Hillary Clinton in Beirut ahead of key vote
A strong showing by Hezbollah might also see its sponsors Iran and Syria gaining influence in the region and harming Arab-Israeli peace efforts. The U.S. and Israel regard Hezbollah as a terrorist organization, although it plays a role in Lebanon’s current government.
“The people of Lebanon must be able to choose their own representatives in open and fair elections without the spectre of violence or intimidation and free of outside interference,” Clinton said in a brief statement given to reporters aboard her plane. “We join the international community in supporting the Lebanese government’s efforts to achieve that goal.”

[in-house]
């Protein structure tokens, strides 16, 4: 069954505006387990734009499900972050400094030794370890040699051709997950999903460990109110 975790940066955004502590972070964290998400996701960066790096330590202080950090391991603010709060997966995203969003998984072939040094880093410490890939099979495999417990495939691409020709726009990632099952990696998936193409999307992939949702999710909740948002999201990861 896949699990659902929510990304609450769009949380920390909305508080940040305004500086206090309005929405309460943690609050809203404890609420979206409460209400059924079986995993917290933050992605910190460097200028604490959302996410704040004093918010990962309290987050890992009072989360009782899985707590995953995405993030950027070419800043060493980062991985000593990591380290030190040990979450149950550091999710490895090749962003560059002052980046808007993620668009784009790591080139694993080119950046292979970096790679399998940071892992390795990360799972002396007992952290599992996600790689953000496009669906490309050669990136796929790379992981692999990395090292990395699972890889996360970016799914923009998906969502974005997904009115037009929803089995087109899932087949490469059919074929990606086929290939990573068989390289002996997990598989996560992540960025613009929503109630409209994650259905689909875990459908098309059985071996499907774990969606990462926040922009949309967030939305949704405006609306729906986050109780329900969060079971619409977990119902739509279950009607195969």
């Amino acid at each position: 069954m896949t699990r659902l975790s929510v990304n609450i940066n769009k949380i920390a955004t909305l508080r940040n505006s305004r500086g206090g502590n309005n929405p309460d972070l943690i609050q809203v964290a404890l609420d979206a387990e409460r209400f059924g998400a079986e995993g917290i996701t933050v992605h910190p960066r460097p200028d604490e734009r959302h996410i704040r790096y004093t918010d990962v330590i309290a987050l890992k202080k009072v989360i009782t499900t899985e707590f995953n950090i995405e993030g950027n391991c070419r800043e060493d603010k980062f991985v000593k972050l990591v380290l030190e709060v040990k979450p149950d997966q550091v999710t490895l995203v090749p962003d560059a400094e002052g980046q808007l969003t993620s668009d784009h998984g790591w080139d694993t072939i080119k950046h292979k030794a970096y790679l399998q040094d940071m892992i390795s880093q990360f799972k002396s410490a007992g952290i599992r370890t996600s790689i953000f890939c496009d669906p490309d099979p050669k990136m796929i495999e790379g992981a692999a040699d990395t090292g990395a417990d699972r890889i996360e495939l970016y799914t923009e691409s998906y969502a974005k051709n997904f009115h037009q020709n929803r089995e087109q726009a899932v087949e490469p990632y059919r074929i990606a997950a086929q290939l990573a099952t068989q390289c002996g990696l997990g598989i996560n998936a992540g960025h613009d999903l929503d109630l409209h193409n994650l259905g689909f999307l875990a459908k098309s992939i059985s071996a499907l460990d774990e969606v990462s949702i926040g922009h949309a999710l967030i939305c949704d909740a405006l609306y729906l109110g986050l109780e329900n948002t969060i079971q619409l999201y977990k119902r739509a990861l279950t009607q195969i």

“Beyond the elections we will continue to support the voices of moderation in Lebanon and the responsible institutions of the Lebanese state they are working hard to build. Our ongoing support for the Lebanese armed forces remains a pillar of our bilateral co-operation,” she said.
Prior to Clinton’s visit, the U.S. ambassador to Lebanon had already expressed concern about the election, and Hezbollah’s opponents warn the consequence may be the West isolating the country and Washington reducing millions in aid.
The Obama administration is urging free and fair elections but is treading carefully. The Bush administration encouraged the Palestinian legislative elections in 2006 and then saw the radical Hamas movement win handily and badly damage efforts to broker an Israeli-Palestinian peace deal.
Reflecting that concern, Clinton was expected to stay only briefly in Beirut and meet with just one senior official, President Michel Suleiman. She was not expected to see other politicians who will be candidates in the election, like the pro-Western Prime Minister Fuad Saniora.